Saipan combats forever chemicals in water with filtration system
“Today is history in the making,” said Commonwealth Utilities Corporation (CUC) Board of Directors Chair Janice Tenorio.
The Northern Marianas CUC marks a major step in the fight to lower PFAS, known as forever chemicals, in Saipan’s water.
On Friday, they broke ground on the Isley Field and Obyan Well Granular Activated Carbon Water Filtration System Construction Project.
As KUAM News reported in November, CUC found elevated levels of PFAS in some southern villages.
The safety standard is set through the Maximum Contaminant Level, or MCL, which is 70 parts per trillion. A sample collected from the Isley Reservoir on September 6 contained 108.2 parts per trillion and a sample collected on September 27 had a level of 77.8 parts per trillion.
Governor Arnold Palacious said, “They call it a momentous moment but this is a remediation moment. To some of us we were very surprised that we need to do this. Because indeed our community is in danger.”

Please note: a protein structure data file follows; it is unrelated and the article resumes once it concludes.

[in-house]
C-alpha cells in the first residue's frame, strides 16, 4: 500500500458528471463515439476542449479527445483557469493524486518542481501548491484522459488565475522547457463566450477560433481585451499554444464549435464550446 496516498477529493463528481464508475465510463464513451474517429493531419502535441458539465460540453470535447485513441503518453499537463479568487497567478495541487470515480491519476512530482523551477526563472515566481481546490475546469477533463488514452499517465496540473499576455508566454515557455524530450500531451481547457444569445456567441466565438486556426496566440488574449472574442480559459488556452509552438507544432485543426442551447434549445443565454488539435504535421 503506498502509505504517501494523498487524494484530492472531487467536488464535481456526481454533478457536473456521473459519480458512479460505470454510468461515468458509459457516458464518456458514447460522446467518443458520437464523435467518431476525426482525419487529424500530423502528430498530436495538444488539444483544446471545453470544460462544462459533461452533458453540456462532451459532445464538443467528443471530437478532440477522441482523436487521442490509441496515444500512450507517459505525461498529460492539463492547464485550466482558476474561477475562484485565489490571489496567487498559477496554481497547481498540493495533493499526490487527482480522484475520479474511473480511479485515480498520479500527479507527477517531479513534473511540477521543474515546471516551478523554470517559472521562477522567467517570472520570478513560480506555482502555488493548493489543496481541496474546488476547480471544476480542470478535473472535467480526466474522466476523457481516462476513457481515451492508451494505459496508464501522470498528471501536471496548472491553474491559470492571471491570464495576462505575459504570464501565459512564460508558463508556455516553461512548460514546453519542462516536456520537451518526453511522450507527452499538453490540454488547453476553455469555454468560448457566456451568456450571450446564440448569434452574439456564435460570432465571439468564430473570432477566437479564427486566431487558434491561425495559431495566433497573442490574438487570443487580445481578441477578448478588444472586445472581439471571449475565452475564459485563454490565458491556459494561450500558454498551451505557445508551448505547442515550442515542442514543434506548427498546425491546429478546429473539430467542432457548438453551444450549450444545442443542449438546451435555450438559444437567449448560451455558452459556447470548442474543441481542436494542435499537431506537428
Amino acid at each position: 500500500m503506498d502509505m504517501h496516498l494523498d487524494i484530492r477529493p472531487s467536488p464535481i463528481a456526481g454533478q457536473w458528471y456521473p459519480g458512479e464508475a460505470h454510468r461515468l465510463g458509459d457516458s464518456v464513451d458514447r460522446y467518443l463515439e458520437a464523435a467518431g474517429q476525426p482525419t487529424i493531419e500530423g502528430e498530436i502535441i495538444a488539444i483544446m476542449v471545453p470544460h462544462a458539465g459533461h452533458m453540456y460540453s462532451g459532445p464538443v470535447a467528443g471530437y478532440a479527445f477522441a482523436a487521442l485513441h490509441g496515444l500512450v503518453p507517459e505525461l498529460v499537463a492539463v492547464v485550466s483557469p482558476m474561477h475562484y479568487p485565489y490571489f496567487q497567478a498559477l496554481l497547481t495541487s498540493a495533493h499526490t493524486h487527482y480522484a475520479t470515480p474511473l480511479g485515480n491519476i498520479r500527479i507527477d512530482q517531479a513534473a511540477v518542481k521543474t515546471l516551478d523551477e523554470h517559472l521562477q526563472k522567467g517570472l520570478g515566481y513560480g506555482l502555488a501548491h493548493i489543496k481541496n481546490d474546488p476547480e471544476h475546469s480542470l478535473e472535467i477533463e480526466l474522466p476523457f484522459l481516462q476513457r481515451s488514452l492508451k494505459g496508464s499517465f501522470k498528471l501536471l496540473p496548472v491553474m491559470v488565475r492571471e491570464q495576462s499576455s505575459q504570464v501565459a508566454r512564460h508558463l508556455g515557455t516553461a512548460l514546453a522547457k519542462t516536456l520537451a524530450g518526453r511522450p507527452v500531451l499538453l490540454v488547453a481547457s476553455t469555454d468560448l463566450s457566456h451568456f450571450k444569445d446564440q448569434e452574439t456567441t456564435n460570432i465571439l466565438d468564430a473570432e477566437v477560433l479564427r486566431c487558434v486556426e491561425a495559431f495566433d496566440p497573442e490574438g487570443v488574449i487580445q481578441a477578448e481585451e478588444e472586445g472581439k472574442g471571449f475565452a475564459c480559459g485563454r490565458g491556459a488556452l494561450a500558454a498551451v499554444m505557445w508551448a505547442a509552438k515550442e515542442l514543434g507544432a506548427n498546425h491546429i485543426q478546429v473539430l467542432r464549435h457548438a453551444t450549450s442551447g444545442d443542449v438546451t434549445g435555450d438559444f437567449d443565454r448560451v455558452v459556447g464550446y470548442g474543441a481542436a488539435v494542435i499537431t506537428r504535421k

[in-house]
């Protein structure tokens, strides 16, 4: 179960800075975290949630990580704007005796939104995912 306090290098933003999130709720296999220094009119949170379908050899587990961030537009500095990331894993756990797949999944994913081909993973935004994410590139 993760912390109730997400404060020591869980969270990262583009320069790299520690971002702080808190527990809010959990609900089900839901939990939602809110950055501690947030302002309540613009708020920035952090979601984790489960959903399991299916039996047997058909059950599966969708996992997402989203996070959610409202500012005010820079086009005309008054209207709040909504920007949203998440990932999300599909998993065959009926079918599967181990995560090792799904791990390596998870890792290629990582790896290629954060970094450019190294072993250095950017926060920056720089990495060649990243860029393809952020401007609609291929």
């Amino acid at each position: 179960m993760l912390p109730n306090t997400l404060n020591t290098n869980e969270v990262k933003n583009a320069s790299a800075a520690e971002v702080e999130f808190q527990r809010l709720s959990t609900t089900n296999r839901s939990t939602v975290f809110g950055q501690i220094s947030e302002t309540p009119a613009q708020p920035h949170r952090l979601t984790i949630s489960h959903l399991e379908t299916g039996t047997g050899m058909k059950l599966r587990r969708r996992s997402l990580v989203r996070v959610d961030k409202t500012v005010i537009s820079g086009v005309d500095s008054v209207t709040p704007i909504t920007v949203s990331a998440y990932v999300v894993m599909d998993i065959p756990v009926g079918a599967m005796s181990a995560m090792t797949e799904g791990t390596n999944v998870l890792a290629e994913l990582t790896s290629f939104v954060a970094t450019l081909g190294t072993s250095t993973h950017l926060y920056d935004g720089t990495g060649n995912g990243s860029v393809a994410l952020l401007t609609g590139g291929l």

It’s a problem caused by the use of firefighting foam for training purposes over the years. How much firefighting foam was used in the past is not known. Treating the water could take years.
Chief Engineer and NMI Safe Drinking Water Manager Travis Spaeth said it has already contaminated the aquifer to the point of severe damage.
But the new system, which will be linked to transmission lines connected to 19 wells, should help as they also conduct a pilot study to determine what more can be done.
“These new units I am told can treat up to a thousand gallons a minute when they are all used…the GAC will serve areas…which will improve the water quality for thousands of residents living in these areas,” said Spaeth.
The U.S Department of Commerce and Department of Interior funded project costs $2.1 million and is expected to be completed by June.